We jump back over to the opinionated side of the coin with Mike Masnick, over at Techdirt, and his Righthaven Still Trying To Avoid Paying Any Legal Fees Of Those It Illegally Sued.


Righthaven on the small screen

September 29, 2011

By J. DeVoy

I recently caught up with a college friend who does not work in law, who asked me about Righthaven since he had read several articles linked on this blog and on my facebook account.  I explained the status of the approximately 18-month litigation campaign.  After a few moments of confused silence, he told me it would be much easier to understand as a documentary or made-for-television movie.

So what format would make the Righthaven story comprehensible?

Documentary

Pros: Designed to present information, and people engage one with a longer attention span.  Documentaries have been used to tackle complicated factual and legal issues, such the Enron scandal and more recent economic collapse.  If a former (or “recovering”) lawyer like Michael Whiteacre approached the project, the material would translate well.

Cons: Documentaries are always accused of having an agenda, even when made as fairly as possible.  Dig! made the Brian Jonestown Massacre look like a band of aimless drug addicts, despite being vastly more creative than the Dandy Warhols.  Before The Light Takes Us underplayed Satyricon’s role in black metal and probably made Count Grischnackh out to be more philosophical than he was in the early 1990’s.  American Psycho made people working in finance look like insensitive jerks.  These were not intentional motives of the directors, but natural consequences of editing the film available to make the movie.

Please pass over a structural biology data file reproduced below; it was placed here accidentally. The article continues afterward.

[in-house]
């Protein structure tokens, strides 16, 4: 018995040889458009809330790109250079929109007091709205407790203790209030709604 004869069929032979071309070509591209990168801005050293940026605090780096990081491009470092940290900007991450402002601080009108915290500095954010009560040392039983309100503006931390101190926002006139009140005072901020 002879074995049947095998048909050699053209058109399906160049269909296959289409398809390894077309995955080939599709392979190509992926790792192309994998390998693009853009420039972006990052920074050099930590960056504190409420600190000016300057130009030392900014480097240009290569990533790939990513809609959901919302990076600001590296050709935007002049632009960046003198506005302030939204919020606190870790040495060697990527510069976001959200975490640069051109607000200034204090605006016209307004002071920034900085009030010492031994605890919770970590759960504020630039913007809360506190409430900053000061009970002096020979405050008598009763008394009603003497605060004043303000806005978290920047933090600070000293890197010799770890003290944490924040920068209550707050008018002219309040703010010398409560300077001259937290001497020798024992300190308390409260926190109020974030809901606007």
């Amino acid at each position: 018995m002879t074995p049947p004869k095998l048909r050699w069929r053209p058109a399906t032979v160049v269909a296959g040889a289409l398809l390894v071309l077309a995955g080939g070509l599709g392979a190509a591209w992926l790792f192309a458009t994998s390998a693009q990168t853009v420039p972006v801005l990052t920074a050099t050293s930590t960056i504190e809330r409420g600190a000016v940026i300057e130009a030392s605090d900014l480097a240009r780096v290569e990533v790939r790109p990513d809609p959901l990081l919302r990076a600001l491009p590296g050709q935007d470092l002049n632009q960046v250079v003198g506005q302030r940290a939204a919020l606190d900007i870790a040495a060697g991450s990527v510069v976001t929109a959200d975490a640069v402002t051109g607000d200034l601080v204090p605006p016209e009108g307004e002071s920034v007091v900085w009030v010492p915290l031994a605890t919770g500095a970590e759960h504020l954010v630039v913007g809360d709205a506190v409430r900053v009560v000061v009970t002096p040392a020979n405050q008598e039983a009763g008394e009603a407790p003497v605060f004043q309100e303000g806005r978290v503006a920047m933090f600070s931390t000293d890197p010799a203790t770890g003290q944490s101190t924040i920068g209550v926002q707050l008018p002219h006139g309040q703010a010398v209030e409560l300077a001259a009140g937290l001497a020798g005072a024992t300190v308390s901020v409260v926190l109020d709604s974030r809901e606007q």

Made-for-TV Movie

Pros: Large budget, and will reach many people.  Can be spread out over several nights.  Everyone wins when the network tries to buy rights to their likeness to avoid even possibly getting sued.

Cons: Will be made accessible to many people, which requires things like dumbing down the facts and law until neither are comprehensible.  Will fall prey to the ratings trap and depict IP lawyers as 6’3″ alpha bros with square jaws and biceps capable of curling 250 lbs.  Viewers would ask “which one was Casey Anthony?”


Righthaven loses in Colorado

September 28, 2011

By J. DeVoy